Friday, August 7, 2009

John Hughes : Some kind of wonderful

Last night, I was busy running around being an artist at another successful first Thursday opening for the Fayetteville Underground and the ddp gallery. Once it all settled down and I was sitting down, I was told the very sad news that director John Hughes had died. I was stunned. Today, this blog is dedicated to the man who helped to make the 1980's a great decade in which to be a teenager.

John Hughes seemed to show a more artful and more interesting side of teenage life. He had the jocks and geeks, parents and teachers but then he also had those unique and off beat characters, and I could see and understand myself just a little better through them.

John Hughes films were a constant in my early teenage years. I am lucky I was alive during his heyday and was able to see them when they came out in the theatres. Being a teenager is hard work, John Hughes made it seem more manageable and even at times glamorous. I would not be the person or artist I am today without the films written, directed, or produced by John Hughes.

Thank you Mr. Hughes.


  1. I love John Hughes.

    His movies were in theaters a bit before I was a teenager. However, I did watch them over and over in my teens. That's one of the great things about his movies. They're so classic.

    Sad to have him leave at such a young age. You will be missed Mr. Hughes.

  2. You are right Michele they are classic.
    He knows and captures teen angst so well and for that reason they will never go out of style even if the clothes and music have. I have many of them on dvd now and have shared them with my teenage nieces and the cycle continues.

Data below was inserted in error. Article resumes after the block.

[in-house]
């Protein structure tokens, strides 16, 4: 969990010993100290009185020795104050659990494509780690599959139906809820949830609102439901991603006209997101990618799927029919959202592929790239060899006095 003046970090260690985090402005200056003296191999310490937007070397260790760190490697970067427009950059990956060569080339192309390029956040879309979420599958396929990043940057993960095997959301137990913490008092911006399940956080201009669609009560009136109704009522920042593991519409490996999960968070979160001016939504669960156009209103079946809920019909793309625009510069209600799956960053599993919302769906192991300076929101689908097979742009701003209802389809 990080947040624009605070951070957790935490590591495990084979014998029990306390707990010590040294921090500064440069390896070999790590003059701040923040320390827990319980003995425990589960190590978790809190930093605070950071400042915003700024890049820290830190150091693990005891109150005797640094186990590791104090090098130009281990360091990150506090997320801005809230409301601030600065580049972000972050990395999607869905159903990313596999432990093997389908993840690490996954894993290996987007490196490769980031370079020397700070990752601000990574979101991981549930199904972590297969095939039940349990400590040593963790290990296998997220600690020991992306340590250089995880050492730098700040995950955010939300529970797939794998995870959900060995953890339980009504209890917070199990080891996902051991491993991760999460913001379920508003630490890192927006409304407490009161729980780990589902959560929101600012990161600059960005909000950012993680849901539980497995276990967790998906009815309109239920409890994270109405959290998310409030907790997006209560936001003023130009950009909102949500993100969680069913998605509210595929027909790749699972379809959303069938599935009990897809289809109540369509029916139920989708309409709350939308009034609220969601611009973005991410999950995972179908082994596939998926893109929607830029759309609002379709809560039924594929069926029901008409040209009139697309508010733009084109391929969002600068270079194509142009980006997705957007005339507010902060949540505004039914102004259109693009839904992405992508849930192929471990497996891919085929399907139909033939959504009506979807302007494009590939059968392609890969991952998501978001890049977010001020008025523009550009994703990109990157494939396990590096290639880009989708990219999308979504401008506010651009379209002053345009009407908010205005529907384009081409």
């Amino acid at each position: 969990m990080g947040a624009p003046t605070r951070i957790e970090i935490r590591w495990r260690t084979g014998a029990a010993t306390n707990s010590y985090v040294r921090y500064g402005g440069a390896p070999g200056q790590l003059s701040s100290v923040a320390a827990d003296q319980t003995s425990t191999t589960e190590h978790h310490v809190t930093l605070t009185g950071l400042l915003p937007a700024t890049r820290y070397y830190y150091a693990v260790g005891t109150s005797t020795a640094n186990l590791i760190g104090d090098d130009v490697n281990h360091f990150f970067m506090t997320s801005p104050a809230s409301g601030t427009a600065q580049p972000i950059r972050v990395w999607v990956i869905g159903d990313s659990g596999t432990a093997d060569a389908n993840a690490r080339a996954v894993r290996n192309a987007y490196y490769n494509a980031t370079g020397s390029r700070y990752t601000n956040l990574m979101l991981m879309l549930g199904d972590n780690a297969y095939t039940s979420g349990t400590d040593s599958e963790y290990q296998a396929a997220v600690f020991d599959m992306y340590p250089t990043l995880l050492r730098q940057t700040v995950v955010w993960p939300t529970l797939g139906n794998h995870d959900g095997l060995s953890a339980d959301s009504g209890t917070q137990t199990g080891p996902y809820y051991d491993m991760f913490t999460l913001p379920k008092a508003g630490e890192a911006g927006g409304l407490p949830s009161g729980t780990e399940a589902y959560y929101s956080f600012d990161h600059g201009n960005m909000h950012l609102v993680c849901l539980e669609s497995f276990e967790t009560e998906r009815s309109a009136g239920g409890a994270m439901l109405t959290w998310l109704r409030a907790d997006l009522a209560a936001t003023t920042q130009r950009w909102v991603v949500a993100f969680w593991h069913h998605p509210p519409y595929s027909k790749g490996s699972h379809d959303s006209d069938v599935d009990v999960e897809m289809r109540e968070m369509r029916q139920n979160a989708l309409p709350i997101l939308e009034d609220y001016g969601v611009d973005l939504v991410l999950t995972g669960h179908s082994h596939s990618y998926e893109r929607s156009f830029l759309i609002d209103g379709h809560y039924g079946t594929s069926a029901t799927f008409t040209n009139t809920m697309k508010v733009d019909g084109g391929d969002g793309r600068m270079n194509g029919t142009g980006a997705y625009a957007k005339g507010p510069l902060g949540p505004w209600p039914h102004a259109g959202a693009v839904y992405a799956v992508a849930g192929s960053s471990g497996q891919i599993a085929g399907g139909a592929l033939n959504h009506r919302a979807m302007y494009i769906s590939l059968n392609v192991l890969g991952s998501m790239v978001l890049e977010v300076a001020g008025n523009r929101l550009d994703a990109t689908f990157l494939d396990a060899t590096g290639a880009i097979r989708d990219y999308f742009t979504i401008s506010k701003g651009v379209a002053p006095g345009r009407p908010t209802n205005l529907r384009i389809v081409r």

3. It's raining here and I just want to curl up and watch some his movies. Remember the movies and the feelings. Being a teenager was hard work, so true. I'll be sharing these with my kids just like your nieces.

  4. Oh yeah!
    Nice tribute M.
    I remember Pretty in Pink so well - going to the local flea pit and ooh-ing and ahh-ing!!
    The 80's -- *nostalgic sigh*

  5. When I learned of John Hughes death I cried. I cried at Hughes passing rather than the the recent passing of Michael Jackson.

    Hughes was an influential director and he was able to capture the reality of teenage life during the 80's. I grew up watching his films and the comedy was on target. I could relate to many of the characters.

    We've lost an incredibly gifted genius in the comedy/drama genre of film. This is why I cried when I learned of the breaking news. Hughes captured an era and now that this era has ended, its devastating to those who appreciated a good sense of humor, great storytelling, and the ability to present real characters.

    The era has ended and we've lost a great mind.

  6. I bought all those movies for my daughter, they were so valuable for me as a teen and she loves and relates to them also, although she did have a little snicker at the clothes and hair styles... a clever man wass that John Hughes.